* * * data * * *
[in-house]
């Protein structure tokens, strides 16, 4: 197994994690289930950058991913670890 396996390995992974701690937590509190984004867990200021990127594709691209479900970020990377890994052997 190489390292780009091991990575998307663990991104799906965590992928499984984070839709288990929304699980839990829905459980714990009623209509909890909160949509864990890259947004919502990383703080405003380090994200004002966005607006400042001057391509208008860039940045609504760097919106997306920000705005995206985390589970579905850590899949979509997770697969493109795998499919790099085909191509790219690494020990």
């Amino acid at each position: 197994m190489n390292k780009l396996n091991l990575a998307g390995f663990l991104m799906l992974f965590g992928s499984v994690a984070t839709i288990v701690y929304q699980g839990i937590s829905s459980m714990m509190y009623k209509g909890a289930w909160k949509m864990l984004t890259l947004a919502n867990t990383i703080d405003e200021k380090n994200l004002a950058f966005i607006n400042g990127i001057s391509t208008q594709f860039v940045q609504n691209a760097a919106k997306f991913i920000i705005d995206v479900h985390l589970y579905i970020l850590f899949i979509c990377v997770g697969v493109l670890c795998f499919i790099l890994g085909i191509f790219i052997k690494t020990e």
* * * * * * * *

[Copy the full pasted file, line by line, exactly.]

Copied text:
[in-house]
């Protein structure tokens, strides 16, 4: 197994994690289930950058991913670890 396996390995992974701690937590509190984004867990200021990127594709691209479900970020990377890994052997 190489390292780009091991990575998307663990991104799906965590992928499984984070839709288990929304699980839990829905459980714990009623209509909890909160949509864990890259947004919502990383703080405003380090994200004002966005607006400042001057391509208008860039940045609504760097919106997306920000705005995206985390589970579905850590899949979509997770697969493109795998499919790099085909191509790219690494020990």
């Amino acid at each position: 197994m190489n390292k780009l396996n091991l990575a998307g390995f663990l991104m799906l992974f965590g992928s499984v994690a984070t839709i288990v701690y929304q699980g839990i937590s829905s459980m714990m509190y009623k209509g909890a289930w909160k949509m864990l984004t890259l947004a919502n867990t990383i703080d405003e200021k380090n994200l004002a950058f966005i607006n400042g990127i001057s391509t208008q594709f860039v940045q609504n691209a760097a919106k997306f991913i920000i705005d995206v479900h985390l589970y579905i970020l850590f899949i979509c990377v997770g697969v493109l670890c795998f499919i790099l890994g085909i191509f790219i052997k690494t020990e």